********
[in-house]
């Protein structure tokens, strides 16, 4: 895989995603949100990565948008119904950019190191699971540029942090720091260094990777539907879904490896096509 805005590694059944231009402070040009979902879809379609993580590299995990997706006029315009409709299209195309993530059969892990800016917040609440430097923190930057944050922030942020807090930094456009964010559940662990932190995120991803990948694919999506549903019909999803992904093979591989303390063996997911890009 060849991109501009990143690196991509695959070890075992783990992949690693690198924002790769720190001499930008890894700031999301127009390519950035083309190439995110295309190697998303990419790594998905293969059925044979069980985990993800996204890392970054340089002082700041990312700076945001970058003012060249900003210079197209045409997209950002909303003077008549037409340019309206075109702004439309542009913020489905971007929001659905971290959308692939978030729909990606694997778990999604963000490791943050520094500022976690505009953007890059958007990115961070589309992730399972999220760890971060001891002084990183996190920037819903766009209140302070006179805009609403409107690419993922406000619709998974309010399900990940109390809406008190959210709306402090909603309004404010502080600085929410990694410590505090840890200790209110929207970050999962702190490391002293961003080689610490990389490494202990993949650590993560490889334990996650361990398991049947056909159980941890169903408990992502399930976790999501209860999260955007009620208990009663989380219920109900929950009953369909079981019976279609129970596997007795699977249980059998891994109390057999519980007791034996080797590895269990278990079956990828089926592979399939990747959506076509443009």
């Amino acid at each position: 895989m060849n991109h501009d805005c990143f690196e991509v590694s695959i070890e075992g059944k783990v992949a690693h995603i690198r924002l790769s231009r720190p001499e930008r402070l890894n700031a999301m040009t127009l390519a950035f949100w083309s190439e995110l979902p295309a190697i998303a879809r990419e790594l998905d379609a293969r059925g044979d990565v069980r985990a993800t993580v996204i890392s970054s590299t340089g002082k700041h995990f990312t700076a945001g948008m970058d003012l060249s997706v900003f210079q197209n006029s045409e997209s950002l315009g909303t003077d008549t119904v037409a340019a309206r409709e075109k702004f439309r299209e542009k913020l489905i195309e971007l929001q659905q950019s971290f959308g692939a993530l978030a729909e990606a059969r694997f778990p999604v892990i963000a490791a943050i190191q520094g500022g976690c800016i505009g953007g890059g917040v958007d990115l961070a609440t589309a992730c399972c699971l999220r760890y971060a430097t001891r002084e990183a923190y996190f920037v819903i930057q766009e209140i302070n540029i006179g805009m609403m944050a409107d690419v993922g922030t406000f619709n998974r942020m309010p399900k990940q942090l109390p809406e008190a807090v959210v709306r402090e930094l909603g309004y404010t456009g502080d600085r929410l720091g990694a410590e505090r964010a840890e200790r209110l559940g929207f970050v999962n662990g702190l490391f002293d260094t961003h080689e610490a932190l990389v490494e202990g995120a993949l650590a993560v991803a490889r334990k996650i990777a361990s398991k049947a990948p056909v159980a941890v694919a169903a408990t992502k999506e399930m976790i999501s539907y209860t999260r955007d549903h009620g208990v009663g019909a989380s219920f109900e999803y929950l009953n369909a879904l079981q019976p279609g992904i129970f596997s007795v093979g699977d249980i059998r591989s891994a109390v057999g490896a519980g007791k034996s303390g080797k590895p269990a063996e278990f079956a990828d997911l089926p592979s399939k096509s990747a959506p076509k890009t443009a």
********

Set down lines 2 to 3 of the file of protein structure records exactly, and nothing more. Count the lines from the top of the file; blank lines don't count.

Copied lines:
């Protein structure tokens, strides 16, 4: 895989995603949100990565948008119904950019190191699971540029942090720091260094990777539907879904490896096509 805005590694059944231009402070040009979902879809379609993580590299995990997706006029315009409709299209195309993530059969892990800016917040609440430097923190930057944050922030942020807090930094456009964010559940662990932190995120991803990948694919999506549903019909999803992904093979591989303390063996997911890009 060849991109501009990143690196991509695959070890075992783990992949690693690198924002790769720190001499930008890894700031999301127009390519950035083309190439995110295309190697998303990419790594998905293969059925044979069980985990993800996204890392970054340089002082700041990312700076945001970058003012060249900003210079197209045409997209950002909303003077008549037409340019309206075109702004439309542009913020489905971007929001659905971290959308692939978030729909990606694997778990999604963000490791943050520094500022976690505009953007890059958007990115961070589309992730399972999220760890971060001891002084990183996190920037819903766009209140302070006179805009609403409107690419993922406000619709998974309010399900990940109390809406008190959210709306402090909603309004404010502080600085929410990694410590505090840890200790209110929207970050999962702190490391002293961003080689610490990389490494202990993949650590993560490889334990996650361990398991049947056909159980941890169903408990992502399930976790999501209860999260955007009620208990009663989380219920109900929950009953369909079981019976279609129970596997007795699977249980059998891994109390057999519980007791034996080797590895269990278990079956990828089926592979399939990747959506076509443009």
């Amino acid at each position: 895989m060849n991109h501009d805005c990143f690196e991509v590694s695959i070890e075992g059944k783990v992949a690693h995603i690198r924002l790769s231009r720190p001499e930008r402070l890894n700031a999301m040009t127009l390519a950035f949100w083309s190439e995110l979902p295309a190697i998303a879809r990419e790594l998905d379609a293969r059925g044979d990565v069980r985990a993800t993580v996204i890392s970054s590299t340089g002082k700041h995990f990312t700076a945001g948008m970058d003012l060249s997706v900003f210079q197209n006029s045409e997209s950002l315009g909303t003077d008549t119904v037409a340019a309206r409709e075109k702004f439309r299209e542009k913020l489905i195309e971007l929001q659905q950019s971290f959308g692939a993530l978030a729909e990606a059969r694997f778990p999604v892990i963000a490791a943050i190191q520094g500022g976690c800016i505009g953007g890059g917040v958007d990115l961070a609440t589309a992730c399972c699971l999220r760890y971060a430097t001891r002084e990183a923190y996190f920037v819903i930057q766009e209140i302070n540029i006179g805009m609403m944050a409107d690419v993922g922030t406000f619709n998974r942020m309010p399900k990940q942090l109390p809406e008190a807090v959210v709306r402090e930094l909603g309004y404010t456009g502080d600085r929410l720091g990694a410590e505090r964010a840890e200790r209110l559940g929207f970050v999962n662990g702190l490391f002293d260094t961003h080689e610490a932190l990389v490494e202990g995120a993949l650590a993560v991803a490889r334990k996650i990777a361990s398991k049947a990948p056909v159980a941890v694919a169903a408990t992502k999506e399930m976790i999501s539907y209860t999260r955007d549903h009620g208990v009663g019909a989380s219920f109900e999803y929950l009953n369909a879904l079981q019976p279609g992904i129970f596997s007795v093979g699977d249980i059998r591989s891994a109390v057999g490896a519980g007791k034996s303390g080797k590895p269990a063996e278990f079956a990828d997911l089926p592979s399939k096509s990747a959506p076509k890009t443009a």